By Colin Freeman, Baghdad
Ten years after the capture of Saddam Hussein, Iraq is at risk of becoming a failed state again as al-Qaeda reclaims vast swathes of the country.
Friday’s anniversary of the Iraqi dictator’s arrest sees the country still struggling with his legacy, with al-Qaeda launching a fresh campaign of terrorist atrocities from new territory carved out in western and northern Iraq.
Backed by jihadists fighting the civil war in neighbouring Syria, the group is trying to create an “emirate” straddling the two countries, taking advantage of the collapse in security across the border.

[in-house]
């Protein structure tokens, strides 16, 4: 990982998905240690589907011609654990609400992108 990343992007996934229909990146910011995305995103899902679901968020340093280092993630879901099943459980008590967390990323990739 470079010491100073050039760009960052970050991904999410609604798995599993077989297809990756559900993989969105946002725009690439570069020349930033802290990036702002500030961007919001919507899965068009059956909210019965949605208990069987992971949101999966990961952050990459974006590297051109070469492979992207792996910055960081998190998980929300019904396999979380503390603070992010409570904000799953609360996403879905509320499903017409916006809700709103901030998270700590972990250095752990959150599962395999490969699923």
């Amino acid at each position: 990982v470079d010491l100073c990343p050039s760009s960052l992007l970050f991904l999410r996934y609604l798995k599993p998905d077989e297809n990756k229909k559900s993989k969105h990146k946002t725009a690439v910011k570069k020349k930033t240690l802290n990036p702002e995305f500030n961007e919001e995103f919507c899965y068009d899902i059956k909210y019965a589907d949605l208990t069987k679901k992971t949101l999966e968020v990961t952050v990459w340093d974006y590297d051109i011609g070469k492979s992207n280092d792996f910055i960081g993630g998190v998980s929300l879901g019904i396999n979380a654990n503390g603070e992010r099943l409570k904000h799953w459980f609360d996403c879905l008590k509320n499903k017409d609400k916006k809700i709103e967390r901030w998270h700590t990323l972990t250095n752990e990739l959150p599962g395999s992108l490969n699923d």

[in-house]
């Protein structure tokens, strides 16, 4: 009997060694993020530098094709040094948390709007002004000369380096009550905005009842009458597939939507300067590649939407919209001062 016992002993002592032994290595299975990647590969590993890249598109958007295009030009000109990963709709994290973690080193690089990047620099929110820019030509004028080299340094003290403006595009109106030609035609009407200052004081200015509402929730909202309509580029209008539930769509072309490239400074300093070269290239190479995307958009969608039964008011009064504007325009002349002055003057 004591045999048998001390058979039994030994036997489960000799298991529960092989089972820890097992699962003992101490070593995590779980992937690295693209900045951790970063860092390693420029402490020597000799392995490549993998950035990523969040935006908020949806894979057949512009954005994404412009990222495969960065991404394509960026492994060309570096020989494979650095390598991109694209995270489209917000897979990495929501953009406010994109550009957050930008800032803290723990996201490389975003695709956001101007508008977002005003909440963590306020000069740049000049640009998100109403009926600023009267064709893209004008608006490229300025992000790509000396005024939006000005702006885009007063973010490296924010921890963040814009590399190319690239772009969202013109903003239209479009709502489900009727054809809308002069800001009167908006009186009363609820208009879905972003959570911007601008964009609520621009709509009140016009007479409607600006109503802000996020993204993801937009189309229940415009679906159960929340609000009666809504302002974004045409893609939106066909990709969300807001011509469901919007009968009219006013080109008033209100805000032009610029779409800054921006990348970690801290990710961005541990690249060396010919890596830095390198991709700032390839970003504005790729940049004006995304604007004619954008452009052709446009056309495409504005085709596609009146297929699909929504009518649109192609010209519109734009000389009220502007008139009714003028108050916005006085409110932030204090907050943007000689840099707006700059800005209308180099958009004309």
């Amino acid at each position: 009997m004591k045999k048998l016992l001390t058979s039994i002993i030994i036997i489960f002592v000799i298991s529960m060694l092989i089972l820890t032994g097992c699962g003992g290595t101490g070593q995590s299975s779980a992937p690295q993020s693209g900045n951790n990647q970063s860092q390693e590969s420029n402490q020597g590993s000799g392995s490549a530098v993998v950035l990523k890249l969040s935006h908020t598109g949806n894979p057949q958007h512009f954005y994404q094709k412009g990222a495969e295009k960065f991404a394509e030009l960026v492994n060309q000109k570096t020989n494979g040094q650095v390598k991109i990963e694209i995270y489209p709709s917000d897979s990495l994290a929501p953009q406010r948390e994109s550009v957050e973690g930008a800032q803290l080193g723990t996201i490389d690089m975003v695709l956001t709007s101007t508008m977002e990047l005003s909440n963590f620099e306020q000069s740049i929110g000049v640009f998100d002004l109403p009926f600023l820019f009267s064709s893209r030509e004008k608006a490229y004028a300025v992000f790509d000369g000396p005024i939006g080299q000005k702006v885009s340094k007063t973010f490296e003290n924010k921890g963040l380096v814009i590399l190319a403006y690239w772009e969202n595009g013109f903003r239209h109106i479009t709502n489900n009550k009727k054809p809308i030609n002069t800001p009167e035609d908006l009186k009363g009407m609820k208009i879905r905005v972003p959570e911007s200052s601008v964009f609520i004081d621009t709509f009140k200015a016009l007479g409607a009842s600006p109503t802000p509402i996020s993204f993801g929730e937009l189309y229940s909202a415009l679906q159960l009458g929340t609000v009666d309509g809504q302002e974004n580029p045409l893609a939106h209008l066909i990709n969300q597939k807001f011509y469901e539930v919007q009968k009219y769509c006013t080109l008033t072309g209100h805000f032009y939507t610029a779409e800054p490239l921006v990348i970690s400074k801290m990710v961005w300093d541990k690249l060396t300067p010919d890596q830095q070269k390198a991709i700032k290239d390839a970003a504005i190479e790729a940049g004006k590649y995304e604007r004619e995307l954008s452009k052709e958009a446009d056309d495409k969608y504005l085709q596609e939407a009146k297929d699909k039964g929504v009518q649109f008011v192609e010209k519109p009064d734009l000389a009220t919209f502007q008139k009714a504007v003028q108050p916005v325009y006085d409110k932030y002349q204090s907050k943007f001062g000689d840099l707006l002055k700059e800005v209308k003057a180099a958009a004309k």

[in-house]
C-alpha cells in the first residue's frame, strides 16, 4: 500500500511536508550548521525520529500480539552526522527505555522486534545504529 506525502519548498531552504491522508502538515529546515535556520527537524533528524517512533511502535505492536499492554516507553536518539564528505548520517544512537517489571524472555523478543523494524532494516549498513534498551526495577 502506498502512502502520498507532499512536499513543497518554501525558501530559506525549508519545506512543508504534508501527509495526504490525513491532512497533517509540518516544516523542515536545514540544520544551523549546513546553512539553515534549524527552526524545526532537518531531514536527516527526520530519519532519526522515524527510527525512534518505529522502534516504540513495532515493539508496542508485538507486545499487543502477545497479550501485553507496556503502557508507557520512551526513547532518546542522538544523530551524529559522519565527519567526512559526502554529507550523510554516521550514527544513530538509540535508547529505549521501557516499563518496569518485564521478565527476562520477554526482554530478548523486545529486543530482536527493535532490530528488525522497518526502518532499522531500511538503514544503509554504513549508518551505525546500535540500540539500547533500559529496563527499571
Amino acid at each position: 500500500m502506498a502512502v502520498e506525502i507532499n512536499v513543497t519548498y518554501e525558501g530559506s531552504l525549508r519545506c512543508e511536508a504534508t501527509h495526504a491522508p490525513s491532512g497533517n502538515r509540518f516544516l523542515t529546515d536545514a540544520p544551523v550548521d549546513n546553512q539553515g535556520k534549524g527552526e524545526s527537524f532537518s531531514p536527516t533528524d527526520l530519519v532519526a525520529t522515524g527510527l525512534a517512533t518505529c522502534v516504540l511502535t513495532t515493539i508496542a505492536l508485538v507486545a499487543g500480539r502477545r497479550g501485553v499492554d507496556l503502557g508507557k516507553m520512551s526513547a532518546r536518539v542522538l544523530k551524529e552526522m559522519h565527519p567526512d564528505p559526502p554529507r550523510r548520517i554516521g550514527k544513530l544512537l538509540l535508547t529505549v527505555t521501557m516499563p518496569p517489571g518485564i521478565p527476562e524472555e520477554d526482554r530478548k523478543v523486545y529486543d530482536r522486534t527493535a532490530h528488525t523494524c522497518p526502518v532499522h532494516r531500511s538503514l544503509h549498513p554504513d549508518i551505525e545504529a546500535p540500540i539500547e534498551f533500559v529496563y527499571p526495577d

Bridges linking four key border towns on the Iraqi side have been dynamited, making it difficult for security forces to operate in the area.
Road signs have even been put up proclaiming it to be the turf of the Islamic State of Iraq and the Levant, the name for the joint Syrian-Iraqi al-Qaeda franchise.
Further north in the city of Mosul, another al-Qaeda stronghold, the group is boosting its war chest by raking in up to £5 million a month in “tithes” from local businesses.
Using their new safe haven as an operating base, al-Qaeda has mounted repeated strikes across the country, with an average of 68 car bombs a month this year.
After a period between 2009 and 2011 in which violence was on the wane, al-Qaeda’s resurgence in the past year has led to a fresh sense of despair on the streets of Baghdad, where many young Iraqis think now only of leaving the country.
Read more: telegraph.co.uk